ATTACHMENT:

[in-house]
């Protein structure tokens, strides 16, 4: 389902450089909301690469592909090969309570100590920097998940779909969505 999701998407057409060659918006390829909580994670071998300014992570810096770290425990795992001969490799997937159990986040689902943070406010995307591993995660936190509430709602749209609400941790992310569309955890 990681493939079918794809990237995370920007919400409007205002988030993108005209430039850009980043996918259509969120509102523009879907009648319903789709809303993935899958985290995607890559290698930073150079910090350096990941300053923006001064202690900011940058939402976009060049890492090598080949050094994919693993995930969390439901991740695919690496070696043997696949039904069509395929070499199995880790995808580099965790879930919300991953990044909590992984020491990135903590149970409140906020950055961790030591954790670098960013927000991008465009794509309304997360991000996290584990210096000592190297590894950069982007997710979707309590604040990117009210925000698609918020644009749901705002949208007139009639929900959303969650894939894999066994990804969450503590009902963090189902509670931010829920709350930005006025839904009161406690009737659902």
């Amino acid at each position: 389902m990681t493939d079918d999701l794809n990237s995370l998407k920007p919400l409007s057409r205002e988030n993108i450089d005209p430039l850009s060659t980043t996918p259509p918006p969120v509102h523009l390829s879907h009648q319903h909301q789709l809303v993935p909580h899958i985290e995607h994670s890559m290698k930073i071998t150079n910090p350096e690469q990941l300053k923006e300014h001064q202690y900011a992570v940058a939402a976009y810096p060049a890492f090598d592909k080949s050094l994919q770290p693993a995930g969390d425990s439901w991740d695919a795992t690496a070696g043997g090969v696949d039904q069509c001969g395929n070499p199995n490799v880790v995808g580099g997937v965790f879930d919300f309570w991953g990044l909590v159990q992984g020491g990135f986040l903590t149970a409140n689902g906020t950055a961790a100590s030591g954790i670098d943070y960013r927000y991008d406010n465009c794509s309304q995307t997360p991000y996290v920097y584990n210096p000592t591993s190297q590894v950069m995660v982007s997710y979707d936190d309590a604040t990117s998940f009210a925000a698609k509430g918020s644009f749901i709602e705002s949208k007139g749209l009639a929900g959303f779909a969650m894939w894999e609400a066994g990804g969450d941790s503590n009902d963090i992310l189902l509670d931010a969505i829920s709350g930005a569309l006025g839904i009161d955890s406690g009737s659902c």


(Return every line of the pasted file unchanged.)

[in-house]
């Protein structure tokens, strides 16, 4: 389902450089909301690469592909090969309570100590920097998940779909969505 999701998407057409060659918006390829909580994670071998300014992570810096770290425990795992001969490799997937159990986040689902943070406010995307591993995660936190509430709602749209609400941790992310569309955890 990681493939079918794809990237995370920007919400409007205002988030993108005209430039850009980043996918259509969120509102523009879907009648319903789709809303993935899958985290995607890559290698930073150079910090350096990941300053923006001064202690900011940058939402976009060049890492090598080949050094994919693993995930969390439901991740695919690496070696043997696949039904069509395929070499199995880790995808580099965790879930919300991953990044909590992984020491990135903590149970409140906020950055961790030591954790670098960013927000991008465009794509309304997360991000996290584990210096000592190297590894950069982007997710979707309590604040990117009210925000698609918020644009749901705002949208007139009639929900959303969650894939894999066994990804969450503590009902963090189902509670931010829920709350930005006025839904009161406690009737659902």
């Amino acid at each position: 389902m990681t493939d079918d999701l794809n990237s995370l998407k920007p919400l409007s057409r205002e988030n993108i450089d005209p430039l850009s060659t980043t996918p259509p918006p969120v509102h523009l390829s879907h009648q319903h909301q789709l809303v993935p909580h899958i985290e995607h994670s890559m290698k930073i071998t150079n910090p350096e690469q990941l300053k923006e300014h001064q202690y900011a992570v940058a939402a976009y810096p060049a890492f090598d592909k080949s050094l994919q770290p693993a995930g969390d425990s439901w991740d695919a795992t690496a070696g043997g090969v696949d039904q069509c001969g395929n070499p199995n490799v880790v995808g580099g997937v965790f879930d919300f309570w991953g990044l909590v159990q992984g020491g990135f986040l903590t149970a409140n689902g906020t950055a961790a100590s030591g954790i670098d943070y960013r927000y991008d406010n465009c794509s309304q995307t997360p991000y996290v920097y584990n210096p000592t591993s190297q590894v950069m995660v982007s997710y979707d936190d309590a604040t990117s998940f009210a925000a698609k509430g918020s644009f749901i709602e705002s949208k007139g749209l009639a929900g959303f779909a969650m894939w894999e609400a066994g990804g969450d941790s503590n009902d963090i992310l189902l509670d931010a969505i829920s709350g930005a569309l006025g839904i009161d955890s406690g009737s659902c």